State of the industry address

Let’s get one thing straight from the beginning: I hate to hear it referred to as “the music industry”. Music is not an “industry”. Music is not forged by giant steam-powered machines in foundries in the darker recesses of northern cities and towns. It’s an artform, lovingly tooled by craftsmen and women in country workshops.

This is, of course, nonsense. The likes of Goldfrapp may hide out in country retreats making music suited for hybrid mammals, and Kraftwerk may do all their finest work these days on 100-mile bike rides through the Alps, but it isn’t true for most acts nowadays, and neither should it be.

In fact, if there’s a good reason to refer to music as an industry, it’s that much of the finest music from the sixties through to the nineties grew out of grim, grimey, and secretly very beautiful northern cities such as Liverpool, Manchester and Sheffield (oh, and also places like Detroit, Berlin, and the Parisian suburbs if you want to push this outside the UK). Some of the best creativity of recent years has grown from the cruellest urban environments, and to describe that as “industrial” would be completely right.

But when we talk about “the music industry” this isn’t normally what we mean. We’re normally talking about major labels churning out bubblegum hit after hit. Music somehow became very quickly a means for labels to make ridiculous amounts of money by selling consumers the same product time and again, either directly in the form of reissued, remastered, box sets, or less directly in the form of “manufactured” five-piece harmonising boy-band after four-piece indie girl band.

It’s not that I object to the charts being manipulated by these waves of dross. It’s true that I lost interest in the Top 40 about the time that Pop Idol and its predecessors and followers started to gain popularity, but they’re no more at fault than Love is All Around spending its fifty-third week at number one. What I object to is the constant cynical attempts by “the industry” to appeal to their lowest common denominator. The public likes Take That, so let’s give them Boyzone. This week they’re buying Oasis, so why not give them Menswear too? Sometimes perfectly valid artists, but clearly only propelled to stardom because they fitted the particular perception of the time of what should be on the top of the charts.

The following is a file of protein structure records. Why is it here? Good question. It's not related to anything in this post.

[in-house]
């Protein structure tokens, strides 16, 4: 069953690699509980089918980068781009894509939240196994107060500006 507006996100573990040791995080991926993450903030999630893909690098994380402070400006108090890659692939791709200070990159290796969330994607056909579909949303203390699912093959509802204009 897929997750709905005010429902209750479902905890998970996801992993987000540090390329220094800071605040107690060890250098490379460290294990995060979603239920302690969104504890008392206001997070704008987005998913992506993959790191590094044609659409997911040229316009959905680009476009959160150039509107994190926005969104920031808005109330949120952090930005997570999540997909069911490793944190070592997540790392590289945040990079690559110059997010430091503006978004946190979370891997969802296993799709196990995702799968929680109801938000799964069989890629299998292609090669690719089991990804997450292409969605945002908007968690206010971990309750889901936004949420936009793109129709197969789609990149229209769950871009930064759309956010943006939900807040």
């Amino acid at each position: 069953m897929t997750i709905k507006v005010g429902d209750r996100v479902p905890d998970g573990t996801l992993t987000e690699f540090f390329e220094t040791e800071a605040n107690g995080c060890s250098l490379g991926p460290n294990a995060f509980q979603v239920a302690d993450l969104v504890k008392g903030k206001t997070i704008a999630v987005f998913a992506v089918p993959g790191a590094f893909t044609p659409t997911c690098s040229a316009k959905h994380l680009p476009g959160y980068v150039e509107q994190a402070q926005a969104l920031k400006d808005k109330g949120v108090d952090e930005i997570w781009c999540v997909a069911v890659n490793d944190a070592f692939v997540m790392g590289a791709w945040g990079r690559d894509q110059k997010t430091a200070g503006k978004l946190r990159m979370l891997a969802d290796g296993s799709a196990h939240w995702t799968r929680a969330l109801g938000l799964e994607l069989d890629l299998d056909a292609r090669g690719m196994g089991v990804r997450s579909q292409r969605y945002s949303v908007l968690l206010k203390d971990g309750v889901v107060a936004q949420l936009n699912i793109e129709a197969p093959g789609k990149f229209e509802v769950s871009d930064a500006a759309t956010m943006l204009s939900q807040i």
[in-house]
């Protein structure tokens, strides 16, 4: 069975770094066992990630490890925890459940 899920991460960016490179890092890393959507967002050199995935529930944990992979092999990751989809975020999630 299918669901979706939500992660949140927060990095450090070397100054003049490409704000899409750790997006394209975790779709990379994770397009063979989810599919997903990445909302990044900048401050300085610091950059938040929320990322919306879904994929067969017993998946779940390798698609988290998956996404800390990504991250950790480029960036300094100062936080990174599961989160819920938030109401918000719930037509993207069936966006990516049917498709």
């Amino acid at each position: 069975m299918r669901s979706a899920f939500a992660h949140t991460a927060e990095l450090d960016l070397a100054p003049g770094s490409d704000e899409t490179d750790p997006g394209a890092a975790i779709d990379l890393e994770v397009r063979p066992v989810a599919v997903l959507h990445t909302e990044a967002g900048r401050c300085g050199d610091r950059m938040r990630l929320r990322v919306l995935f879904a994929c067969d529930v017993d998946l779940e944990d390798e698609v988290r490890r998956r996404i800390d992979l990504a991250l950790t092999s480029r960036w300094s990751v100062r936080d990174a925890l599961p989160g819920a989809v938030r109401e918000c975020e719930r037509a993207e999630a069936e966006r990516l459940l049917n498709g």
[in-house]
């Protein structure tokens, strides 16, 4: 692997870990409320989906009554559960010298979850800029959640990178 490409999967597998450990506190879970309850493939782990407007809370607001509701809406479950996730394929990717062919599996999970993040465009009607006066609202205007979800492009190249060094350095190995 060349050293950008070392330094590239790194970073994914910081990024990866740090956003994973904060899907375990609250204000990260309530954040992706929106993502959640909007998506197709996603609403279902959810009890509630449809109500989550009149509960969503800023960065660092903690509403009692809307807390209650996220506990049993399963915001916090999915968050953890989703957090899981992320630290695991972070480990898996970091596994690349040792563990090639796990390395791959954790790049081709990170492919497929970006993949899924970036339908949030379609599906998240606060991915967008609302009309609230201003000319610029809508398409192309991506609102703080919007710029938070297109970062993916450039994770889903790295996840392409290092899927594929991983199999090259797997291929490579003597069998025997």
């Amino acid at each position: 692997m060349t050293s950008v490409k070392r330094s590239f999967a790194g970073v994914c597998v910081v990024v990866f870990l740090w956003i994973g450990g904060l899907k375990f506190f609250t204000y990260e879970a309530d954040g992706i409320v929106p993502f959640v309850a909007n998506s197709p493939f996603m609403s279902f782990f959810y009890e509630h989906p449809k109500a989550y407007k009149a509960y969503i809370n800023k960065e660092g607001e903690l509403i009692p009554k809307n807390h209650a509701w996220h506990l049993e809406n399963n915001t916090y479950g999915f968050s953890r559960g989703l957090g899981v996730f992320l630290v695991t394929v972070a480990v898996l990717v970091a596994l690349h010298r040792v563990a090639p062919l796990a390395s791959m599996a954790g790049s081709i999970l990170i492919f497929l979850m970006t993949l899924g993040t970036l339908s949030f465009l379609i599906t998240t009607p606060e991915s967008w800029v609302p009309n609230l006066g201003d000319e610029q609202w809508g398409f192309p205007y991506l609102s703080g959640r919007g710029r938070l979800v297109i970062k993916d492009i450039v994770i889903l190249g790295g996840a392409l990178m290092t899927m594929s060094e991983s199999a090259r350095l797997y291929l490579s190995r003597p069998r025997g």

Meanwhile, “the industry” continued to find ingenious ways to sell us new copies of exactly the same items we owned already. Yes, you may have had Tubular Bells in its original LP form, but do you have the new “CD”? Do you have a tape for the car? Do you have the sequel, or the new gold-plated limited edition? Do you have the special collector’s edition branded sparrow? Oh, and by the way, the original CD wasn’t very well mastered, so why not buy a 24-bit digital remaster, which is available with or without bonus tracks or in a special box with extra paper to prevent you from opening it…

And then, jumping forward to today, they wonder why people prefer to illegally download things rather than buy them.  Perhaps it is because the public is a bunch of cheeky thieving misfits who just want everything for free. Or perhaps it’s because the over-commodified musical “products” of the eighties and nineties managed to saturate their own market? Perhaps the consumers, fed up with being treated as a constant cash cow, finally decided enough was enough, and started looking for other ways to consume their music?

In this occasional series (in the “industry” category on this blog) I’m going to argue that the current state of the music business, for all of their complaints, is the inevitable result of the way that us consumers have been treated for the last few decades. The game has gone full circle to one where the consumer is now able to dictate what they want out of the bands and record companies, and for some reason this has left The Man a little upset…

More to follow…